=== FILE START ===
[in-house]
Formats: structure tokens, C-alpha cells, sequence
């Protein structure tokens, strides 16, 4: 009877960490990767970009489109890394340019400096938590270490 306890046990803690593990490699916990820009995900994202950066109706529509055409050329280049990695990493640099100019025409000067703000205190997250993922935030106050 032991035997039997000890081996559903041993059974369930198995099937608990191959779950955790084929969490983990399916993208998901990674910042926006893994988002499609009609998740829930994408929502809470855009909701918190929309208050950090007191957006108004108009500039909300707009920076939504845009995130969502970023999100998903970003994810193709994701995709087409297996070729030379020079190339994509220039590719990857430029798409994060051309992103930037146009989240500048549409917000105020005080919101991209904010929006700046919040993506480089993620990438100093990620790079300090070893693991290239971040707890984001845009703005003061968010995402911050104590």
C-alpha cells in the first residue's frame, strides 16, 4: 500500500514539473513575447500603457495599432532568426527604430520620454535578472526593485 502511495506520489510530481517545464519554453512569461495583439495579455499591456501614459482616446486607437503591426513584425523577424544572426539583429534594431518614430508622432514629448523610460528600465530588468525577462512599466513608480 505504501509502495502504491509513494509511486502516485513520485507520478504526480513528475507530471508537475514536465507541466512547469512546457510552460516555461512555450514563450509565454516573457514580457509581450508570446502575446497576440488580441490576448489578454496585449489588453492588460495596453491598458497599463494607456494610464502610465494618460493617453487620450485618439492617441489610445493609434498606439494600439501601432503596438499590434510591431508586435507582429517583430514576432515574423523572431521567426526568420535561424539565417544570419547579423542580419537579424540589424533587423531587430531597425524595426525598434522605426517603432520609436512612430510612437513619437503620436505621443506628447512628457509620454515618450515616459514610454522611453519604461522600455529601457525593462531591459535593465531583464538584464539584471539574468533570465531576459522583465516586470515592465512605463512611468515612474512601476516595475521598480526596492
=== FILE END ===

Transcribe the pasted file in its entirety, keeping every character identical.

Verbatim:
[in-house]
Formats: structure tokens, C-alpha cells, sequence
């Protein structure tokens, strides 16, 4: 009877960490990767970009489109890394340019400096938590270490 306890046990803690593990490699916990820009995900994202950066109706529509055409050329280049990695990493640099100019025409000067703000205190997250993922935030106050 032991035997039997000890081996559903041993059974369930198995099937608990191959779950955790084929969490983990399916993208998901990674910042926006893994988002499609009609998740829930994408929502809470855009909701918190929309208050950090007191957006108004108009500039909300707009920076939504845009995130969502970023999100998903970003994810193709994701995709087409297996070729030379020079190339994509220039590719990857430029798409994060051309992103930037146009989240500048549409917000105020005080919101991209904010929006700046919040993506480089993620990438100093990620790079300090070893693991290239971040707890984001845009703005003061968010995402911050104590």
C-alpha cells in the first residue's frame, strides 16, 4: 500500500514539473513575447500603457495599432532568426527604430520620454535578472526593485 502511495506520489510530481517545464519554453512569461495583439495579455499591456501614459482616446486607437503591426513584425523577424544572426539583429534594431518614430508622432514629448523610460528600465530588468525577462512599466513608480 505504501509502495502504491509513494509511486502516485513520485507520478504526480513528475507530471508537475514536465507541466512547469512546457510552460516555461512555450514563450509565454516573457514580457509581450508570446502575446497576440488580441490576448489578454496585449489588453492588460495596453491598458497599463494607456494610464502610465494618460493617453487620450485618439492617441489610445493609434498606439494600439501601432503596438499590434510591431508586435507582429517583430514576432515574423523572431521567426526568420535561424539565417544570419547579423542580419537579424540589424533587423531587430531597425524595426525598434522605426517603432520609436512612430510612437513619437503620436505621443506628447512628457509620454515618450515616459514610454522611453519604461522600455529601457525593462531591459535593465531583464538584464539584471539574468533570465531576459522583465516586470515592465512605463512611468515612474512601476516595475521598480526596492